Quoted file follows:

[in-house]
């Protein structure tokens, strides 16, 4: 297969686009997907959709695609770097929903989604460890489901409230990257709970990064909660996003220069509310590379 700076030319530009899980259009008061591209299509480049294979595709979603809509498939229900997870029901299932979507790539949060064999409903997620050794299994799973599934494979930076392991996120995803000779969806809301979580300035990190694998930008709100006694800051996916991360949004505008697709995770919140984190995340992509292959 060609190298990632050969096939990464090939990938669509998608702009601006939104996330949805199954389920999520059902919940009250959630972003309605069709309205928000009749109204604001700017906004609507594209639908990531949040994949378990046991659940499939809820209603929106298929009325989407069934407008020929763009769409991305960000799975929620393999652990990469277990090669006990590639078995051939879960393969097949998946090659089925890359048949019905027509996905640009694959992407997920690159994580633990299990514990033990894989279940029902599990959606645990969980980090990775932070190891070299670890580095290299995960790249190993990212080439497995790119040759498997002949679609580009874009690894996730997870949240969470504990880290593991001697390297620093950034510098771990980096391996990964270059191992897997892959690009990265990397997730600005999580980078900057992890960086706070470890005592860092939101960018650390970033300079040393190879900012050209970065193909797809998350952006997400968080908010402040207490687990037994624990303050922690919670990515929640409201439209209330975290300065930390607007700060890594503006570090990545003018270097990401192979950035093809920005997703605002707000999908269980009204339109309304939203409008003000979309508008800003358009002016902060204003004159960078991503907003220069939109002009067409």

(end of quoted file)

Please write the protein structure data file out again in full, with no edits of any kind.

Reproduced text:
[in-house]
């Protein structure tokens, strides 16, 4: 297969686009997907959709695609770097929903989604460890489901409230990257709970990064909660996003220069509310590379 700076030319530009899980259009008061591209299509480049294979595709979603809509498939229900997870029901299932979507790539949060064999409903997620050794299994799973599934494979930076392991996120995803000779969806809301979580300035990190694998930008709100006694800051996916991360949004505008697709995770919140984190995340992509292959 060609190298990632050969096939990464090939990938669509998608702009601006939104996330949805199954389920999520059902919940009250959630972003309605069709309205928000009749109204604001700017906004609507594209639908990531949040994949378990046991659940499939809820209603929106298929009325989407069934407008020929763009769409991305960000799975929620393999652990990469277990090669006990590639078995051939879960393969097949998946090659089925890359048949019905027509996905640009694959992407997920690159994580633990299990514990033990894989279940029902599990959606645990969980980090990775932070190891070299670890580095290299995960790249190993990212080439497995790119040759498997002949679609580009874009690894996730997870949240969470504990880290593991001697390297620093950034510098771990980096391996990964270059191992897997892959690009990265990397997730600005999580980078900057992890960086706070470890005592860092939101960018650390970033300079040393190879900012050209970065193909797809998350952006997400968080908010402040207490687990037994624990303050922690919670990515929640409201439209209330975290300065930390607007700060890594503006570090990545003018270097990401192979950035093809920005997703605002707000999908269980009204339109309304939203409008003000979309508008800003358009002016902060204003004159960078991503907003220069939109002009067409």